Dual relationships are at the core of many ethical issues. Boundary problems comprise the most ethical violations. The supervisor’s job is to manage his or her own attention to dual relationships with supervisees and be on the lookout for potential boundary blurring with supervisees and clients. Yet most ethical violations are not maliciously intended. Supervisors should be aware of cues to potential boundary violations. The supervisor’s job is to manage his or her own attention to dual relationships with supervisees and be on the lookout for potential boundary blurring with supervisees and clients. Ethical issues related to boundaries such as gift giving/receiving clinician self-disclosure, personal business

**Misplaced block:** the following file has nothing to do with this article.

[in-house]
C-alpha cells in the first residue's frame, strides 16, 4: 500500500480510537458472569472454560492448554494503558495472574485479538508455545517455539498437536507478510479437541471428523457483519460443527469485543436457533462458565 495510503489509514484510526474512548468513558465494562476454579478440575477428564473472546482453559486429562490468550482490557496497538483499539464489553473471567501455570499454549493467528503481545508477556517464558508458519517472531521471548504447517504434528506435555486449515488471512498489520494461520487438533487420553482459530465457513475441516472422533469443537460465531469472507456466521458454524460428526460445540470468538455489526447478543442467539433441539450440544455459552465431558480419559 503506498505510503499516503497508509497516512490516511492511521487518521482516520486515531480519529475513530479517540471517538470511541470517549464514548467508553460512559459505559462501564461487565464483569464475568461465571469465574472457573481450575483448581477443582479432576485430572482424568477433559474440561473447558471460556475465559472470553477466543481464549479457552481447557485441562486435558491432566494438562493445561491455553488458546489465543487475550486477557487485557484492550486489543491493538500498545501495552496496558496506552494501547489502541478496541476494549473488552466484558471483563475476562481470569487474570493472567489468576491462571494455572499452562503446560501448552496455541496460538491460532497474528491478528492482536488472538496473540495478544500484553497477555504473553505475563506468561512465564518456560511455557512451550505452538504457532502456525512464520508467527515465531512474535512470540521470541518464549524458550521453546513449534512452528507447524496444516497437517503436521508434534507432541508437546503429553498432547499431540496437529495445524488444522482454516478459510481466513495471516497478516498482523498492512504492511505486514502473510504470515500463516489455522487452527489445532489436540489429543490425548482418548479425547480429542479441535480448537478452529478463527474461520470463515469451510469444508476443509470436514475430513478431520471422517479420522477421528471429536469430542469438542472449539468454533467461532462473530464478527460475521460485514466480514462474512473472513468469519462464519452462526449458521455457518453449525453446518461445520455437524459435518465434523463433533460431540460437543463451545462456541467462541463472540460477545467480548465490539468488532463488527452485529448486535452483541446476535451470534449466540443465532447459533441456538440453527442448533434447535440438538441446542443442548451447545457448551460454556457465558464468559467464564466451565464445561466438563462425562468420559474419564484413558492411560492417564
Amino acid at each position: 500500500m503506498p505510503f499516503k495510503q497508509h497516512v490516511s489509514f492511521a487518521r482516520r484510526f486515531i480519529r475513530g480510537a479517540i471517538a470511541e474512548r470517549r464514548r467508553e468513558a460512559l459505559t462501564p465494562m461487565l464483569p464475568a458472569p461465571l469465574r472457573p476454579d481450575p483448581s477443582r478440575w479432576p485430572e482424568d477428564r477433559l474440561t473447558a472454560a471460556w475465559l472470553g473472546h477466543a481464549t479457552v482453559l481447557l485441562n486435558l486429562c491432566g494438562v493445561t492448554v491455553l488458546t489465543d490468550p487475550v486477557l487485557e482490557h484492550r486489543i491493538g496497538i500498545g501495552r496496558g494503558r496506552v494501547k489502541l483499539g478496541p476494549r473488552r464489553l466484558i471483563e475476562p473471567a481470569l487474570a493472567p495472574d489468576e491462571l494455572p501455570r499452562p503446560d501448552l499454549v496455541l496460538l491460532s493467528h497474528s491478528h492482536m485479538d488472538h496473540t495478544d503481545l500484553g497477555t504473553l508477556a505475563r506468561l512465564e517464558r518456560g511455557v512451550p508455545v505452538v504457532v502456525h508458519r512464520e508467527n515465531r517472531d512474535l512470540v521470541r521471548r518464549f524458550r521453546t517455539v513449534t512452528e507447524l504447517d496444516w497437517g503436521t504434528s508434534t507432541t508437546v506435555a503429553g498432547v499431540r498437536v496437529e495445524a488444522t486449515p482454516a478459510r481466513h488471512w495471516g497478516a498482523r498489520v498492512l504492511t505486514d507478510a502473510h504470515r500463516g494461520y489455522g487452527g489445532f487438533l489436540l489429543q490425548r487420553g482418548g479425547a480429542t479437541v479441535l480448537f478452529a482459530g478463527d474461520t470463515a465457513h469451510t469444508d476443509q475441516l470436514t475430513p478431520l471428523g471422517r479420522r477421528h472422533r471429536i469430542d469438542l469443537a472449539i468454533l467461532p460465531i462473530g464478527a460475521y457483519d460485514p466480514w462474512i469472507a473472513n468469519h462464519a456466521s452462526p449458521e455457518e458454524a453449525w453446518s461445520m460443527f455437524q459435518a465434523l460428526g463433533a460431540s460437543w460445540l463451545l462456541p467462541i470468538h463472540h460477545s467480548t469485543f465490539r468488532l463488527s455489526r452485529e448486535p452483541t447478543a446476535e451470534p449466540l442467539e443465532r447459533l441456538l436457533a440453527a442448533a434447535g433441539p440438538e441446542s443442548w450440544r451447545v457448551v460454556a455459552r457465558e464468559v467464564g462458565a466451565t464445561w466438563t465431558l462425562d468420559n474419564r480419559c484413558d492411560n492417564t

dealings, and touching will be addressed. Ethical guidelines and practices will be presented to help supervisees and supervisors deal with potential boundary issues.
- Discuss counseling vs Supervision.
- Identify the first steps in Beginning Clinical Supervision with a Supervisee.
- Show how to write a supervision contract.
- Discuss the aspects of an Individual Development Plan.
- Show the appropriate clinical documentation of Clinical Supervision.
Target Audience: Psychologists, Social Workers, Addiction Counselors, & Licensed Professional Counselors
- Lectures 2
- Quizzes 1
- Duration 2 hours
- Skill level All levels
- Language English
- Students 1039
- Certificate Yes
- Assessments Self